Carrie Brownstein on the Bush years in music

As part of a great post on her part:

7. Bright Eyes’ performance of “When the President Talks to God” on The Tonight Show With Jay Leno marked one of the gutsiest moments I’d seen on network television in a long time. In my mind, in terms of ballsiness, it was second only to Kanye West’s famous remark — “George Bush doesn’t care about black people” — during a live Hurricane Katrina telethon. (West’s song “Crack Music” was his musical version.) Both moments felt raw and unrehearsed, in contrast with the polished precision of the Bush administration.

8. Many other songs during the last eight years used their own sonic lexicon to either subtly or pointedly reference a sense of dissatisfaction, powerlessness and rising vitriol. Wilco’s “Ashes of American Flags,” from Yankee Hotel Foxtrot, is particularly powerful, though the band’s entire body of work evokes much of the last eight years for me. Perhaps it’s the sadness in the songs, which tell tales of division, crumbling and something always just shy of reconciliation.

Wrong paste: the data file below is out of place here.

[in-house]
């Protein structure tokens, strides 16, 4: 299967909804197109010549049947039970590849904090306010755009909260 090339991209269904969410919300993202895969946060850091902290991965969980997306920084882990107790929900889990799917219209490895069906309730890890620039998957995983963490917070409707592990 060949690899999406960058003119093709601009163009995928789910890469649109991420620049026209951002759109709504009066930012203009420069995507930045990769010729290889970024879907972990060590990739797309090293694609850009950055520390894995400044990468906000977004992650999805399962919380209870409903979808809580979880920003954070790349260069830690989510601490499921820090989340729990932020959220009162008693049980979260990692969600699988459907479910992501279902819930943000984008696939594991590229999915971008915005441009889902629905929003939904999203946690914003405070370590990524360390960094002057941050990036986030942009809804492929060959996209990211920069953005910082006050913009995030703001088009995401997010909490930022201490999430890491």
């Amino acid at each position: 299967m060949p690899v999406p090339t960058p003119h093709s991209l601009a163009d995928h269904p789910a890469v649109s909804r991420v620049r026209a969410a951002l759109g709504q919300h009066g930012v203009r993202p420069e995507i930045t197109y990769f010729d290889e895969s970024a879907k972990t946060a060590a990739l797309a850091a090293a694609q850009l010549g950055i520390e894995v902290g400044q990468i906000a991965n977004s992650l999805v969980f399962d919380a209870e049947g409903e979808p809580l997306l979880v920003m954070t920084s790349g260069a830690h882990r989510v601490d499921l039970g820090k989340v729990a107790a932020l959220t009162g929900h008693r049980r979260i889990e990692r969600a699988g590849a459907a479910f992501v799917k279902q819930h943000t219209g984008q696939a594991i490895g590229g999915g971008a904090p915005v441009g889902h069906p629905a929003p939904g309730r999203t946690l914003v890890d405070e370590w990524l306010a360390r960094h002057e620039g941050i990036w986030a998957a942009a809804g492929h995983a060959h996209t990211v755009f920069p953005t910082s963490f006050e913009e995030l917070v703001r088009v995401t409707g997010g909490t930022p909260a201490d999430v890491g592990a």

I can relate to her comments on Bright Eyes and Wilco here, especially the latter. Yankee Hotel Foxtrot was such a fucking downer, but wonderful at the same time.  For me, I think it observes with a quiet sadness the post-September 11th descent into a political insanity that wouldn’t let up until, basically, the 2008 Presidential campaign.  That album welcomed me to into the dark, like closing the fallout door and descending into the shelter.  Katrina brought glimpses, but I think there was/is some sort of national mojo going on in regards to political climate that really didn’t go away until Barack Obama showed up.  Odd, that.

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